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A Relaxed Mike Ford Doing Damage with RailRiders



MOOSIC, Pa. – Last spring was a rollercoaster for Mike Ford.

The Scranton/Wilkes-Barre RailRiders first baseman was selected by the Seattle Mariners during the Rule 5 Draft in December 2017 but didn’t make the big-league club the following spring. He was returned to the New York Yankees on March 24, 2018.

Ford would have to travel from Peoria, Ariz., to Tampa, Fla., as the Yankees were preparing to break camp, making for a hectic final week of spring training.

Mike Ford has emerged has a complete hitter for the RailRiders. (Matt Bufano)

Fast forward to this past offseason, when Ford received his first non-roster invite to spring training from the Yankees and broke camp with the RailRiders – both of which were pretty much expected. But then Ford got out to a red-hot start, clubbing five home runs to pair with a .457 batting average in his first nine games of the season.

“Good start to the year. Just have to keep it going,” Ford said. “I kind of knew I’d be here going into spring training, so it’s a little bit different from last year. I didn’t know if I’d be in Seattle, this coast, the other coast. Just kind of being comfortable knowing where I’m going and just kind of relaxing and playing my game.

“It would have been nice to stay over there, but having to come back was a lot of transitioning.”

Ford’s impressive nine-game stretch to open the season is a 180 from a year ago when he batted .253 with just two home runs in 23 April games and was sidelined with a hip injury in early June.

Despite the recent success, the first baseman hasn’t made any significant changes to his approach at the plate — just a couple tweaks to his swing.

What Ford has tried to do is become a “complete hitter.” He’s always hit for power, but now the left-handed slugger is driving the ball all over the field.

“One of the things that he’s doing is his barrel-to-ball contact has been exceptional, and part of it is, he’s not just trying to pull the ball. He’s hitting it all over the field,” RailRiders manager Jay Bell said. “With what he’s accomplished – or what he’s doing right now – he’s hitting the ball to left-center field gap, and whenever he’s getting a mistake breaking ball, he’s hammering it. There are times that he’s hunting the fastball in also and he’s putting the barrel to the ball on that one too. It’s just one of those things where he needs to make sure that he continues to do exactly what he’s doing and not get too comfortable. Make sure he goes through the same routine every single day and does his best to maintain what he’s doing.”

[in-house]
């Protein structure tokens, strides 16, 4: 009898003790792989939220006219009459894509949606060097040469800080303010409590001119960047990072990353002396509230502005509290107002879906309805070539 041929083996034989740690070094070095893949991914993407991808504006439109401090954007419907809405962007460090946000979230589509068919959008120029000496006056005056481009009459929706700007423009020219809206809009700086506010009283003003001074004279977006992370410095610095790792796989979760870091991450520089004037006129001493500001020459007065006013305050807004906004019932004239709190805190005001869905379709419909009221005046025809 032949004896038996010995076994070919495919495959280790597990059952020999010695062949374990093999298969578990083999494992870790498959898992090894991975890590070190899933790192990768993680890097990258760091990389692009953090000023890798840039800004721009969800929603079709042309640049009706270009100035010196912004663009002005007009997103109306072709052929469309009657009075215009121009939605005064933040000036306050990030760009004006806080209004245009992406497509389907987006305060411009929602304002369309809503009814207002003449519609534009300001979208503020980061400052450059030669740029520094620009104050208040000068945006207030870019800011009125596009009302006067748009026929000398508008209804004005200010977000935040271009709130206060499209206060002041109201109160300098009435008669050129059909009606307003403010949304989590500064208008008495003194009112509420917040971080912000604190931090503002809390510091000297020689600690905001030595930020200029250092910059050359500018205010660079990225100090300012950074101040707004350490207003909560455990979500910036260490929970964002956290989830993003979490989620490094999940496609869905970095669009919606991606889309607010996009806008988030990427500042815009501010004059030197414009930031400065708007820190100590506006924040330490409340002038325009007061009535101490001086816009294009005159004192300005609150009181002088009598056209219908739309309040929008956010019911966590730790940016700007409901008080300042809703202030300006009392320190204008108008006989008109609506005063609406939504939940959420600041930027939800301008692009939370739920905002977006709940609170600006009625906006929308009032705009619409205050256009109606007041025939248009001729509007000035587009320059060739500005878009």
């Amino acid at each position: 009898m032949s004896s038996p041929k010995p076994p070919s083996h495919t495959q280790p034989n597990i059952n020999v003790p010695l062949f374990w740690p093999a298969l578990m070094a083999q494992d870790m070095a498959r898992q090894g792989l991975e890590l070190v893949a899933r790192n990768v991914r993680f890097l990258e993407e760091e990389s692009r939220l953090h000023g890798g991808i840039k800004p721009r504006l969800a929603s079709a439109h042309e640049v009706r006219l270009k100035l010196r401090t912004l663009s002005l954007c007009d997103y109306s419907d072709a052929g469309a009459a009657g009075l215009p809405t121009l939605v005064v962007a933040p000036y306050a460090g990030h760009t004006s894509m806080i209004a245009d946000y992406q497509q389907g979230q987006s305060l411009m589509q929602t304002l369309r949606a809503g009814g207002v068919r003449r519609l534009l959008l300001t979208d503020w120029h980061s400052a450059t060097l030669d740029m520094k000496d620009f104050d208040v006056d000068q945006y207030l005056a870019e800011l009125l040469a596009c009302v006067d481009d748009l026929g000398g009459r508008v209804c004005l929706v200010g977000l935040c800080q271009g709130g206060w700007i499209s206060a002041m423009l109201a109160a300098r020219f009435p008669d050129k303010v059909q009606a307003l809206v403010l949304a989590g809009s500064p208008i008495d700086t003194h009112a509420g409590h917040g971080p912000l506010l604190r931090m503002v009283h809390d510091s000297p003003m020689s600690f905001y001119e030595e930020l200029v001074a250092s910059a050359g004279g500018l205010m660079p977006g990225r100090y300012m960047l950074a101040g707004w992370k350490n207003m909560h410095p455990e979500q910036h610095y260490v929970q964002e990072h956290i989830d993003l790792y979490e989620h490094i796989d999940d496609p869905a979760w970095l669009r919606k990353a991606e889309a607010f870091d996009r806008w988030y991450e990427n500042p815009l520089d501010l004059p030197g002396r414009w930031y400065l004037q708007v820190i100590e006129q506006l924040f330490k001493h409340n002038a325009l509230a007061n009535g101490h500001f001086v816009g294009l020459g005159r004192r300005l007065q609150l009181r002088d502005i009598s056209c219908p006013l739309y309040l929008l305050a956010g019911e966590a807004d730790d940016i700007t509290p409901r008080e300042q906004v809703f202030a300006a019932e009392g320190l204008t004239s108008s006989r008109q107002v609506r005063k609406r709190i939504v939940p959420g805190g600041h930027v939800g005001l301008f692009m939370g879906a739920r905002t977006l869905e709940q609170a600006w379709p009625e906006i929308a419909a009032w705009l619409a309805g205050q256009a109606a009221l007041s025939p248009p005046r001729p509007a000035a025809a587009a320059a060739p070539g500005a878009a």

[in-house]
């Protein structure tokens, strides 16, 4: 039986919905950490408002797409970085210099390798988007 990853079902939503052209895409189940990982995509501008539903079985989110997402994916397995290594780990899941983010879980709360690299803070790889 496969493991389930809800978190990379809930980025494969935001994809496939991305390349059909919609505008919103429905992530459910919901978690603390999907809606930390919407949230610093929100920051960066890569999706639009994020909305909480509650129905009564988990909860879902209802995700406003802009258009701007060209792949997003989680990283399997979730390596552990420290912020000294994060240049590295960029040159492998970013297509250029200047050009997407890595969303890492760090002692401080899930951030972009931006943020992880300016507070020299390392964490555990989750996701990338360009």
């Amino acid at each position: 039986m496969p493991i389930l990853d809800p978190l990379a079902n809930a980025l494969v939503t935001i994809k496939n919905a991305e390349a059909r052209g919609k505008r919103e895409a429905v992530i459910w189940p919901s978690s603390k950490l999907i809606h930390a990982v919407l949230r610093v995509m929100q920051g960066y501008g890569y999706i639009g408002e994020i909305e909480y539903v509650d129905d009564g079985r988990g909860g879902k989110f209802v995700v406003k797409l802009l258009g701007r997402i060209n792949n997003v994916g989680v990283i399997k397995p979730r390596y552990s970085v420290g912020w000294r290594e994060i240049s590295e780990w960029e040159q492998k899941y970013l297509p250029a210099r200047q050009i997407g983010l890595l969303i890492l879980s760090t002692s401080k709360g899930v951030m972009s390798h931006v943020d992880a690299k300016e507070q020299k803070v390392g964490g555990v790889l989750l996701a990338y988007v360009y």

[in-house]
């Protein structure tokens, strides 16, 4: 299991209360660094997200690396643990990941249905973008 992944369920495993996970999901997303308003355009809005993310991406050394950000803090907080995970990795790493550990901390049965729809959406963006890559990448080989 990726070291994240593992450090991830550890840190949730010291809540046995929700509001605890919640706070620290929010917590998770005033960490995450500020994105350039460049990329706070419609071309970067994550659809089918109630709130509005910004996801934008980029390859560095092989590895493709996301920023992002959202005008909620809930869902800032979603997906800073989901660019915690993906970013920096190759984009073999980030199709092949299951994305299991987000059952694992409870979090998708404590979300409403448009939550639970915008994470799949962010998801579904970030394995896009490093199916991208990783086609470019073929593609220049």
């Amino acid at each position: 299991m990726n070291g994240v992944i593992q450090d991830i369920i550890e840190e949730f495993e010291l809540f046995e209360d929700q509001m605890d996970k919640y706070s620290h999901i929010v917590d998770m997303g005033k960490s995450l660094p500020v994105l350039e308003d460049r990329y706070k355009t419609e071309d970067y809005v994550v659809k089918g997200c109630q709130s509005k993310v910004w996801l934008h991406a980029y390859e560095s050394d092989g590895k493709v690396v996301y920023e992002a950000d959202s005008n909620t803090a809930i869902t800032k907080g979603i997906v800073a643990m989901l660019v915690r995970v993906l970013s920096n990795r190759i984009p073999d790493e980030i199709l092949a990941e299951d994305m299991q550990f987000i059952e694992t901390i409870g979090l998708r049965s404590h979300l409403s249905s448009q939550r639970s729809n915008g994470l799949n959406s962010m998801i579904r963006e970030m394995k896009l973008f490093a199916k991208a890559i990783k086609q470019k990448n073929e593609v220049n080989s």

“Being humble and confident is a very important part of this game,” RailRiders hitting coach Phil Plantier added. “Just being able to just recognize what’s going on in an at-bat, how another team is attacking him and doing what he needs to do that at-bat to be successful, and that’s using the whole field, controlling the strike zone and taking what they give him. When you do that, you tend not to yourself out, and we try to do that. That’s obviously a big part of the game.”

Ford is also hitting lefties much better this season. After batting .220 in 108 at-bats against left-handing pitching 2018, he’s batting a blistering .500 in 12 at-bats so far.

It’s an area of Ford’s game that has caught the eye of both Bell and Plantier.

The nice thing about what he’s doing right now – and because we’ve faced a lot of lefties – he’s hitting lefties extremely well, too,” Bell said.

Ford has added yoga to his training regimen this offseason. (Martin Griff)

Ford did make one change this offseason, however. He wanted to enter camp slimmer and lost some weight thanks to a new training regimen, which included yoga.

“I think it’s huge,” Ford said. “Just put a lot of time into it. Trained differently with yoga and conditioning. It’s felt great so far.

“I just feel freer in my hips and upper-body. Just a little bit more loose. I can do a little bit more with my hips.”

The slimmed down Ford hasn’t only seen an uptick in play at the plate, but has also been better at first base.

He has just one error in five games at first base this season and has already turned a double play.

“This year, he came in with a purpose, defensively as well as offensively,” Bell said. “I’m excited to see what kind of year he puts together.”

With a handful of roster changes already made and the RailRiders down four projected opening day starters, the RailRiders have had to rely on Ford during the early goings.

And this hot start will not only help the RailRiders get to where they want to go but will help Ford out too.

“The lineup’s going to change as the season goes – it’s just a part of being in Triple-A – and I think the guys are doing a really good job just focusing on their own individual needs, what they need to do each day to be prepared for their development and that day’s game,” Plantier said. “We’re only 10 days into this, so it’s very important guys don’t look at the scoreboard, don’t look at the numbers and just focus on having a good at-bat, having a good plan for each plate appearance and trusting it.”